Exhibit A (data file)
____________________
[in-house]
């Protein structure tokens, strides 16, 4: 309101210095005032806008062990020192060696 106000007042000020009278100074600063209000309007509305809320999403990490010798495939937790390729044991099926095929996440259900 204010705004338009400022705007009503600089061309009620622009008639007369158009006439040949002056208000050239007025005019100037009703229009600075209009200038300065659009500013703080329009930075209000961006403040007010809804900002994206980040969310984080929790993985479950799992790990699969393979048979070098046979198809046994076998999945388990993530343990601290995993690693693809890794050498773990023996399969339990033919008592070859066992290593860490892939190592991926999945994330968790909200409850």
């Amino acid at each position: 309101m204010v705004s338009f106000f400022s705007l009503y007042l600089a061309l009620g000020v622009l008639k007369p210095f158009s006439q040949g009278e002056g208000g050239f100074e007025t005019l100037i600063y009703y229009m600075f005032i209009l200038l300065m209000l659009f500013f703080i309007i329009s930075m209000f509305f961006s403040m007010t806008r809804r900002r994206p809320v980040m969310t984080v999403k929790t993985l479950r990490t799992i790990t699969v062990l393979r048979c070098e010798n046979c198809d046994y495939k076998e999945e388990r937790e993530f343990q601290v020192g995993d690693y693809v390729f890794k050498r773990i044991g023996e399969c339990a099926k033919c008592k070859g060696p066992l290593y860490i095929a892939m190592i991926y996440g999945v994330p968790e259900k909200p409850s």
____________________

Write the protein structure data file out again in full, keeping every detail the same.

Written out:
[in-house]
């Protein structure tokens, strides 16, 4: 309101210095005032806008062990020192060696 106000007042000020009278100074600063209000309007509305809320999403990490010798495939937790390729044991099926095929996440259900 204010705004338009400022705007009503600089061309009620622009008639007369158009006439040949002056208000050239007025005019100037009703229009600075209009200038300065659009500013703080329009930075209000961006403040007010809804900002994206980040969310984080929790993985479950799992790990699969393979048979070098046979198809046994076998999945388990993530343990601290995993690693693809890794050498773990023996399969339990033919008592070859066992290593860490892939190592991926999945994330968790909200409850």
């Amino acid at each position: 309101m204010v705004s338009f106000f400022s705007l009503y007042l600089a061309l009620g000020v622009l008639k007369p210095f158009s006439q040949g009278e002056g208000g050239f100074e007025t005019l100037i600063y009703y229009m600075f005032i209009l200038l300065m209000l659009f500013f703080i309007i329009s930075m209000f509305f961006s403040m007010t806008r809804r900002r994206p809320v980040m969310t984080v999403k929790t993985l479950r990490t799992i790990t699969v062990l393979r048979c070098e010798n046979c198809d046994y495939k076998e999945e388990r937790e993530f343990q601290v020192g995993d690693y693809v390729f890794k050498r773990i044991g023996e399969c339990a099926k033919c008592k070859g060696p066992l290593y860490i095929a892939m190592i991926y996440g999945v994330p968790e259900k909200p409850s």